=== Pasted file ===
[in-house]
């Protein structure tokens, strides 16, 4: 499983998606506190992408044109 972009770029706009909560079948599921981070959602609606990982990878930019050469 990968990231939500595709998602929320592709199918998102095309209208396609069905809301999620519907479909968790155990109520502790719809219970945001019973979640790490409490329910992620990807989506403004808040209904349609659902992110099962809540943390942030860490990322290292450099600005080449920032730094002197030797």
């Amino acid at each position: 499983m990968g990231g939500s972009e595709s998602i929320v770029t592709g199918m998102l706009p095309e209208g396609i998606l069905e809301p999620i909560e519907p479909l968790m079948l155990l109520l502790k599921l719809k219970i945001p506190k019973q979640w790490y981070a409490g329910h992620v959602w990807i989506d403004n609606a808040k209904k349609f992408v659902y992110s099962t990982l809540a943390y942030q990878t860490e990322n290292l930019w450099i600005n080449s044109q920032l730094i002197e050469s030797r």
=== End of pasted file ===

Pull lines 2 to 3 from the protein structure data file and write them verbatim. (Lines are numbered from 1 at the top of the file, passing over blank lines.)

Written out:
């Protein structure tokens, strides 16, 4: 499983998606506190992408044109 972009770029706009909560079948599921981070959602609606990982990878930019050469 990968990231939500595709998602929320592709199918998102095309209208396609069905809301999620519907479909968790155990109520502790719809219970945001019973979640790490409490329910992620990807989506403004808040209904349609659902992110099962809540943390942030860490990322290292450099600005080449920032730094002197030797």
């Amino acid at each position: 499983m990968g990231g939500s972009e595709s998602i929320v770029t592709g199918m998102l706009p095309e209208g396609i998606l069905e809301p999620i909560e519907p479909l968790m079948l155990l109520l502790k599921l719809k219970i945001p506190k019973q979640w790490y981070a409490g329910h992620v959602w990807i989506d403004n609606a808040k209904k349609f992408v659902y992110s099962t990982l809540a943390y942030q990878t860490e990322n290292l930019w450099i600005n080449s044109q920032l730094i002197e050469s030797r």